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Research article - Peer-reviewed, 2021

Globally, plant-soil feedbacks are weak predictors of plant abundance

Reinhart, Kurt O.; Bauer, Jonathan T.; McCarthy-Neumann, Sarah; MacDougall, Andrew S.; Hierro, Jose L.; Chiuffo, Mariana C.; Mangan, Scott A.; Heinze, Johannes; Bergmann, Joana; Joshi, Jasmin; Duncan, Richard P.; Diez, Jeff M.; Kardol, Paul; Rutten, Gemma; Fischer, Markus; van der Putten, Wim H.; Bezemer, Thiemo Martijn; Klironomos, John


Plant-soil feedbacks (PSFs) have been shown to strongly affect plant performance under controlled conditions, and PSFs are thought to have far reaching consequences for plant population dynamics and the structuring of plant communities. However, thus far the relationship between PSF and plant species abundance in the field is not consistent. Here, we synthesize PSF experiments from tropical forests to semiarid grasslands, and test for a positive relationship between plant abundance in the field and PSFs estimated from controlled bioassays. We meta-analyzed results from 22 PSF experiments and found an overall positive correlation (0.12 <= r over bar <= 0.32) between plant abundance in the field and PSFs across plant functional types (herbaceous and woody plants) but also variation by plant functional type. Thus, our analysis provides quantitative support that plant abundance has a general albeit weak positive relationship with PSFs across ecosystems. Overall, our results suggest that harmful soil biota tend to accumulate around and disproportionately impact species that are rare. However, data for the herbaceous species, which are most common in the literature, had no significant abundance-PSFs relationship. Therefore, we conclude that further work is needed within and across biomes, succession stages and plant types, both under controlled and field conditions, while separating PSF effects from other drivers (e.g., herbivory, competition, disturbance) of plant abundance to tease apart the role of soil biota in causing patterns of plant rarity versus commonness.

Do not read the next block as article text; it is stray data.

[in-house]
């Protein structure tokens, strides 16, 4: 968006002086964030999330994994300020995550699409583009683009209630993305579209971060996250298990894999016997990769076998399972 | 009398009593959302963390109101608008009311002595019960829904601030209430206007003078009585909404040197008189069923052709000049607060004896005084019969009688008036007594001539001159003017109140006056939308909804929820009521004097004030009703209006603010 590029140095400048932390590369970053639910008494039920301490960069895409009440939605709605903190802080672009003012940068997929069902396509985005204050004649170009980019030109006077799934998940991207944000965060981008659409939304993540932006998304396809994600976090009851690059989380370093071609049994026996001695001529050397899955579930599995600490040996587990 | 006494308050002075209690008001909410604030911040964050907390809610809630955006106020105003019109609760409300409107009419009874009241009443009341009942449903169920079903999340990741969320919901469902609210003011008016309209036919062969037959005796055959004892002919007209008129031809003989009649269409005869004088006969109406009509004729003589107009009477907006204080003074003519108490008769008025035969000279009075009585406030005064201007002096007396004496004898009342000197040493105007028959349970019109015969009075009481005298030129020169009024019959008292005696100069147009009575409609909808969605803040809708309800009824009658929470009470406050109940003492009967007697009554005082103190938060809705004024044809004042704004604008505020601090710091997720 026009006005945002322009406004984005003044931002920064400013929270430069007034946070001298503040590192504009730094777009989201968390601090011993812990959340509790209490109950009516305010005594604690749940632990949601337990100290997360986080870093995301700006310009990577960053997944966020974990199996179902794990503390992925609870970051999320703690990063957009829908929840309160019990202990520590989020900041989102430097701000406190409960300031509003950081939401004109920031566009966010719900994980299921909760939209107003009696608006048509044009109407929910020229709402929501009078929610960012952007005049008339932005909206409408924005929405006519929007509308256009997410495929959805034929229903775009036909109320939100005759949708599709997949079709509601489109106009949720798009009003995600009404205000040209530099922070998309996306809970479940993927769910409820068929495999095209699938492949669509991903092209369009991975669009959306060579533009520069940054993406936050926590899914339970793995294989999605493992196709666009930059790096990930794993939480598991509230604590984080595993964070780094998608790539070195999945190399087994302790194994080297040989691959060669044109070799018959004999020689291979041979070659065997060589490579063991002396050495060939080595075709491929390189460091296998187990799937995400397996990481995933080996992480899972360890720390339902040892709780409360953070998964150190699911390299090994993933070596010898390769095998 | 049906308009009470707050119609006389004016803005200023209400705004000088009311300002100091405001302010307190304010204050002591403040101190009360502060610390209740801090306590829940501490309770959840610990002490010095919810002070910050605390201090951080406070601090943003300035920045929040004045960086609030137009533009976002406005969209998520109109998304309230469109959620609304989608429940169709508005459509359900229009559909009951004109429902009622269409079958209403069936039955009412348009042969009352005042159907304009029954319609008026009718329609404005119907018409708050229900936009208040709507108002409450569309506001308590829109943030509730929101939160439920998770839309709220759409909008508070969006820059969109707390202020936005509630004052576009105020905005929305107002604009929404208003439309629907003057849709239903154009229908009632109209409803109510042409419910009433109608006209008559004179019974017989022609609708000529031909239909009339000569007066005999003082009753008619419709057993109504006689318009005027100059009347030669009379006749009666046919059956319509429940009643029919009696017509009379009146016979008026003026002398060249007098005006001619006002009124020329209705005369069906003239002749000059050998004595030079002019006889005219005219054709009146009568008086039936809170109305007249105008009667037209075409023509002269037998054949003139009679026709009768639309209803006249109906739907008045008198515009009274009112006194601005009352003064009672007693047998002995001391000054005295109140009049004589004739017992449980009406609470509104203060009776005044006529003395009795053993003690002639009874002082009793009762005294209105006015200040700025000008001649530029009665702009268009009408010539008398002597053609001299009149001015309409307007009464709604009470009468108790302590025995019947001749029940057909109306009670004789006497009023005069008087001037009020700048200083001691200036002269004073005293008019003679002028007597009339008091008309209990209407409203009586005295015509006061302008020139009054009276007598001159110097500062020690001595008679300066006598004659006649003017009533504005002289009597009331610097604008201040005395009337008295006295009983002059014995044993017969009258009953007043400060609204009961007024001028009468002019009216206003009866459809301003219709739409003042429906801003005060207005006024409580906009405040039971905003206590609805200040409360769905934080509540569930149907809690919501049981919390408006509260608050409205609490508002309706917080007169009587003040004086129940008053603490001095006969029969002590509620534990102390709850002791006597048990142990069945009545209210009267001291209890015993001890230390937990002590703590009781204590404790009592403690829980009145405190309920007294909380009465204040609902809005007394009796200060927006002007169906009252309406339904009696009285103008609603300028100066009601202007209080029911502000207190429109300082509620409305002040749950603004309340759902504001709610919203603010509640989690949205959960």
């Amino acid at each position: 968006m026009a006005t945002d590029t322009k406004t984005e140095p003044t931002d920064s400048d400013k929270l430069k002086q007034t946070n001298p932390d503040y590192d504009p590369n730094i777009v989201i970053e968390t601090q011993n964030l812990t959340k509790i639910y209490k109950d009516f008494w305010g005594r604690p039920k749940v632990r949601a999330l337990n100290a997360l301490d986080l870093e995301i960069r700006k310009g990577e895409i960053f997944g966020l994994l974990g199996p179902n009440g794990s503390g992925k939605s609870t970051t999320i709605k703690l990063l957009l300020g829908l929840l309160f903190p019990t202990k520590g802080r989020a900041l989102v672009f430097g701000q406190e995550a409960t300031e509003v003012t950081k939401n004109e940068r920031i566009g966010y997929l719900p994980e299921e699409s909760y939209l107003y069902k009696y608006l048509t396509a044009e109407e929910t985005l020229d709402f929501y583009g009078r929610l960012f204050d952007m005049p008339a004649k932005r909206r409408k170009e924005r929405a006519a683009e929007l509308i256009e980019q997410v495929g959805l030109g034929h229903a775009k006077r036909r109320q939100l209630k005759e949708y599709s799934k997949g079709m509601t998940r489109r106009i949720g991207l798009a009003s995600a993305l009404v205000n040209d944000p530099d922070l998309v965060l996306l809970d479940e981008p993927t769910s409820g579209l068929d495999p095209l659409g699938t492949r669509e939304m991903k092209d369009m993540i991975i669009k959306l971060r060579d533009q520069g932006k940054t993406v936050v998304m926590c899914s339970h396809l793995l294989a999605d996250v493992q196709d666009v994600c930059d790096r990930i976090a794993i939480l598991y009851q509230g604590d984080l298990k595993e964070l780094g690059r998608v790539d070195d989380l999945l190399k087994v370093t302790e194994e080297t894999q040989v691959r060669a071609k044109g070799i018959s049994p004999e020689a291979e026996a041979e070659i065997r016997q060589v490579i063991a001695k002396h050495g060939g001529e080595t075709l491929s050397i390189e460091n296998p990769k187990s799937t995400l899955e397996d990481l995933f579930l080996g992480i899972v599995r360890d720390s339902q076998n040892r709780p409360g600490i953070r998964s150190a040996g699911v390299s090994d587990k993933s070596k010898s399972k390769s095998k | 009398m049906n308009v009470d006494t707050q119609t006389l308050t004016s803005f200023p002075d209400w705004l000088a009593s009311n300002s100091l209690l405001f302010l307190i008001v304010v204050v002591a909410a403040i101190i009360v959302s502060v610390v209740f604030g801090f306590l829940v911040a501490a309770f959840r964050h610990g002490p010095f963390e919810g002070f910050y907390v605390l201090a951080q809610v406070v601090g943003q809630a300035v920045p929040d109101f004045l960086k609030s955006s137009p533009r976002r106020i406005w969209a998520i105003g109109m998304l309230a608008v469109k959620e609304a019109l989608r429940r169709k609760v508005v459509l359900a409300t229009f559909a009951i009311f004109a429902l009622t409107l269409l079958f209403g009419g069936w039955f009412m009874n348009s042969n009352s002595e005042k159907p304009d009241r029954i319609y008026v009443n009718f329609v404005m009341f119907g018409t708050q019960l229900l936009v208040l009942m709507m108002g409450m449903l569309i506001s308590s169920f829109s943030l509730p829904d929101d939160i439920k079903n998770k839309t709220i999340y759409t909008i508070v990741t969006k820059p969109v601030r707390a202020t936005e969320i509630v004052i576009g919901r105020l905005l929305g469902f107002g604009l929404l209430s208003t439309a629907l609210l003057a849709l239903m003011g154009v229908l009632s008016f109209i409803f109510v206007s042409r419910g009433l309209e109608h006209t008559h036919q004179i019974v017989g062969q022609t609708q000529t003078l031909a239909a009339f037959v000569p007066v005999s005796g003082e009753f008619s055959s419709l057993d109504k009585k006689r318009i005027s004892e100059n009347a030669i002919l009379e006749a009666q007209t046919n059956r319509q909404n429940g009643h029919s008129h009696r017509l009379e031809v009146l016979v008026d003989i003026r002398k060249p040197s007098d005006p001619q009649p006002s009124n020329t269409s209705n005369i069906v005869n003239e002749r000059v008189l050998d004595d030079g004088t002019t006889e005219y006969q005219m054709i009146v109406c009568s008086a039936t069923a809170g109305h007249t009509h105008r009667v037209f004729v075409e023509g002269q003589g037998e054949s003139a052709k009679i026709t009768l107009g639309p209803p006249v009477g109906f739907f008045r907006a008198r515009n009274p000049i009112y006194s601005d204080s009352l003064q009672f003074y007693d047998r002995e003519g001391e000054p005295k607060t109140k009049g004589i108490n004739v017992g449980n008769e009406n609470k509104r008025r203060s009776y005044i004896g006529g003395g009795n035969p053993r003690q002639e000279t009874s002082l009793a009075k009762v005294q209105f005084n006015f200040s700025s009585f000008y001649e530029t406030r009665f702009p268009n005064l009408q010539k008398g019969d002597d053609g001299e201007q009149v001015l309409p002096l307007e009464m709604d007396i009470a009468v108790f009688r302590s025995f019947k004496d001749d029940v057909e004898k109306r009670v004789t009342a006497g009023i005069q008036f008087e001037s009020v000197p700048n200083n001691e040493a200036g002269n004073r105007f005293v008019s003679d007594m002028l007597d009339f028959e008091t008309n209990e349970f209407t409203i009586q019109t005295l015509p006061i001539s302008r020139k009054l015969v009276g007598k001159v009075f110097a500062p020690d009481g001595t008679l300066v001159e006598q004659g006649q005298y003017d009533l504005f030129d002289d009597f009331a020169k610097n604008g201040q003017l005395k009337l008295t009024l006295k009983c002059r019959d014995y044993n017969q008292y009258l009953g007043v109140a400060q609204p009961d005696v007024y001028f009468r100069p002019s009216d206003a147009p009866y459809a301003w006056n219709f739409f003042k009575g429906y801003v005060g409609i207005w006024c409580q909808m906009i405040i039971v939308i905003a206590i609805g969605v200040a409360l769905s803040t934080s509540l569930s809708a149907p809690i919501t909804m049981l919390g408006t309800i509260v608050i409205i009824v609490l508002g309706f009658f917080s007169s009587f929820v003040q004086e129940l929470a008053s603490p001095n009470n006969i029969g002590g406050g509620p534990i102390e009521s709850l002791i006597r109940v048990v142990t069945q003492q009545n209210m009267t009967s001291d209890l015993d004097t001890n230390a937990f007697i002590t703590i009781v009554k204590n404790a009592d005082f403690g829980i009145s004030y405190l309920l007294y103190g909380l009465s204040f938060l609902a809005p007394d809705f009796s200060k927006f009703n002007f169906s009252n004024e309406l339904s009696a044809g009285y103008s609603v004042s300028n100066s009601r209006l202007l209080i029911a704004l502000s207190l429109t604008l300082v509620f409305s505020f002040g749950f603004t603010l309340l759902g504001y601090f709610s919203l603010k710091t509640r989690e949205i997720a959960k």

community composition; meta-analysis; plant abundance; plant dominance; plant rarity; plant-soil feedbacks; soil biota; species coexistence

Published in

Ecology and Evolution
2021, volume: 11, number: 4, pages: 1756-1768
Publisher: WILEY

Authors' information

Reinhart, Kurt O.
United States Department of Agriculture (USDA)
Bauer, Jonathan T.
Miami University
McCarthy-Neumann, Sarah
Alma College
MacDougall, Andrew S.
University of Guelph
Hierro, Jose L.
Consejo Nacional de Investigaciones Cientificas y Tecnicas (CONICET)
Chiuffo, Mariana C.
Universidad Nacional del Comahue
Mangan, Scott A.
Arkansas State University
Heinze, Johannes
University of Potsdam
Bergmann, Joana
Free University of Berlin
Joshi, Jasmin
University of Applied Sciences of Eastern Switzerland (FHO)
Duncan, Richard P.
University of Canberra
Diez, Jeff M.
University of Oregon
Swedish University of Agricultural Sciences, Department of Forest Ecology and Management
Rutten, Gemma
University of Bern
Fischer, Markus
University of Bern
van der Putten, Wim H.
Netherlands Institute of Ecology (NIOO-KNAW)
Bezemer, Thiemo Martijn
Netherlands Institute of Ecology (NIOO-KNAW)
Klironomos, John
University of British Columbia

Associated SLU-program

SLU Network Plant Protection

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